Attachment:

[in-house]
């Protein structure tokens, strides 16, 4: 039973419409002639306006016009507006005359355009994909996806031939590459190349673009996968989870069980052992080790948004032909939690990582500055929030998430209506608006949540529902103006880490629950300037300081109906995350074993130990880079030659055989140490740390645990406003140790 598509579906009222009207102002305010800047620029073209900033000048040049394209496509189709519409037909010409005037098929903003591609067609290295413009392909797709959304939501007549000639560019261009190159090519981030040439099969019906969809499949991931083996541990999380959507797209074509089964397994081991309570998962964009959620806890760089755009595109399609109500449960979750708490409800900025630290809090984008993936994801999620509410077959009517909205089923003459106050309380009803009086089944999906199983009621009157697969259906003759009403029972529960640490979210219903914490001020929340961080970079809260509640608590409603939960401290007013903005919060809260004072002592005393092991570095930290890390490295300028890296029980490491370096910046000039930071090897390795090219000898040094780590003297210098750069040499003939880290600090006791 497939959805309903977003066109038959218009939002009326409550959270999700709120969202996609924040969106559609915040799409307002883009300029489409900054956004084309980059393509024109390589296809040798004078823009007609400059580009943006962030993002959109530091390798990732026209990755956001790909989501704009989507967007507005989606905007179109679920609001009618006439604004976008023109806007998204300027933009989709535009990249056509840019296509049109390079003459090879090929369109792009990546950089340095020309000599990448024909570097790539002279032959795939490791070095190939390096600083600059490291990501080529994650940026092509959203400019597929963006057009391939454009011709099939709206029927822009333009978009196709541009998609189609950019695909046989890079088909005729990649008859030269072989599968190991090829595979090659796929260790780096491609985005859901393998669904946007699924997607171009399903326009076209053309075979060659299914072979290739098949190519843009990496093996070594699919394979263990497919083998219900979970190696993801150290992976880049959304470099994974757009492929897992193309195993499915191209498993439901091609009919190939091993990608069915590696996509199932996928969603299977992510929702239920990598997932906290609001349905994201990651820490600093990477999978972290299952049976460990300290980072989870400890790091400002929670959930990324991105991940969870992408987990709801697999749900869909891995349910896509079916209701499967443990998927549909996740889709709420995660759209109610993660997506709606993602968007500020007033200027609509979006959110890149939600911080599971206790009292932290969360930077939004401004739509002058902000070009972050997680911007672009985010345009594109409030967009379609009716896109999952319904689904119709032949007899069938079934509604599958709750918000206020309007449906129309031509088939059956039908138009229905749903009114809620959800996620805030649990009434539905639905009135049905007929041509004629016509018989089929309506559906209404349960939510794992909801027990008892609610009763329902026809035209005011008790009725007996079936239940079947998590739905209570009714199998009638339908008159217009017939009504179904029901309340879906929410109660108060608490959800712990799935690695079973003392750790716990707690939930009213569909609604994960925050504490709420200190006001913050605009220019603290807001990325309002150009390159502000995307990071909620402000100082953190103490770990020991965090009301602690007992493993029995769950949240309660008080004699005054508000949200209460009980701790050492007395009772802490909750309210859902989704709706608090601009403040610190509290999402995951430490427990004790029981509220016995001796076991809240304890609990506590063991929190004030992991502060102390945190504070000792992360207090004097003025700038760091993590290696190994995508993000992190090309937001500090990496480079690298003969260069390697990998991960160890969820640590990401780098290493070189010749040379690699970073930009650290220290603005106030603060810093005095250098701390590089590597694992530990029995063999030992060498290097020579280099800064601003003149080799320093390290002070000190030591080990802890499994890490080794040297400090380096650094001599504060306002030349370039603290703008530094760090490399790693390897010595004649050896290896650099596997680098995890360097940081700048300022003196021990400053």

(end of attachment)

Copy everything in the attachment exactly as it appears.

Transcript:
[in-house]
């Protein structure tokens, strides 16, 4: 039973419409002639306006016009507006005359355009994909996806031939590459190349673009996968989870069980052992080790948004032909939690990582500055929030998430209506608006949540529902103006880490629950300037300081109906995350074993130990880079030659055989140490740390645990406003140790 598509579906009222009207102002305010800047620029073209900033000048040049394209496509189709519409037909010409005037098929903003591609067609290295413009392909797709959304939501007549000639560019261009190159090519981030040439099969019906969809499949991931083996541990999380959507797209074509089964397994081991309570998962964009959620806890760089755009595109399609109500449960979750708490409800900025630290809090984008993936994801999620509410077959009517909205089923003459106050309380009803009086089944999906199983009621009157697969259906003759009403029972529960640490979210219903914490001020929340961080970079809260509640608590409603939960401290007013903005919060809260004072002592005393092991570095930290890390490295300028890296029980490491370096910046000039930071090897390795090219000898040094780590003297210098750069040499003939880290600090006791 497939959805309903977003066109038959218009939002009326409550959270999700709120969202996609924040969106559609915040799409307002883009300029489409900054956004084309980059393509024109390589296809040798004078823009007609400059580009943006962030993002959109530091390798990732026209990755956001790909989501704009989507967007507005989606905007179109679920609001009618006439604004976008023109806007998204300027933009989709535009990249056509840019296509049109390079003459090879090929369109792009990546950089340095020309000599990448024909570097790539002279032959795939490791070095190939390096600083600059490291990501080529994650940026092509959203400019597929963006057009391939454009011709099939709206029927822009333009978009196709541009998609189609950019695909046989890079088909005729990649008859030269072989599968190991090829595979090659796929260790780096491609985005859901393998669904946007699924997607171009399903326009076209053309075979060659299914072979290739098949190519843009990496093996070594699919394979263990497919083998219900979970190696993801150290992976880049959304470099994974757009492929897992193309195993499915191209498993439901091609009919190939091993990608069915590696996509199932996928969603299977992510929702239920990598997932906290609001349905994201990651820490600093990477999978972290299952049976460990300290980072989870400890790091400002929670959930990324991105991940969870992408987990709801697999749900869909891995349910896509079916209701499967443990998927549909996740889709709420995660759209109610993660997506709606993602968007500020007033200027609509979006959110890149939600911080599971206790009292932290969360930077939004401004739509002058902000070009972050997680911007672009985010345009594109409030967009379609009716896109999952319904689904119709032949007899069938079934509604599958709750918000206020309007449906129309031509088939059956039908138009229905749903009114809620959800996620805030649990009434539905639905009135049905007929041509004629016509018989089929309506559906209404349960939510794992909801027990008892609610009763329902026809035209005011008790009725007996079936239940079947998590739905209570009714199998009638339908008159217009017939009504179904029901309340879906929410109660108060608490959800712990799935690695079973003392750790716990707690939930009213569909609604994960925050504490709420200190006001913050605009220019603290807001990325309002150009390159502000995307990071909620402000100082953190103490770990020991965090009301602690007992493993029995769950949240309660008080004699005054508000949200209460009980701790050492007395009772802490909750309210859902989704709706608090601009403040610190509290999402995951430490427990004790029981509220016995001796076991809240304890609990506590063991929190004030992991502060102390945190504070000792992360207090004097003025700038760091993590290696190994995508993000992190090309937001500090990496480079690298003969260069390697990998991960160890969820640590990401780098290493070189010749040379690699970073930009650290220290603005106030603060810093005095250098701390590089590597694992530990029995063999030992060498290097020579280099800064601003003149080799320093390290002070000190030591080990802890499994890490080794040297400090380096650094001599504060306002030349370039603290703008530094760090490399790693390897010595004649050896290896650099596997680098995890360097940081700048300022003196021990400053």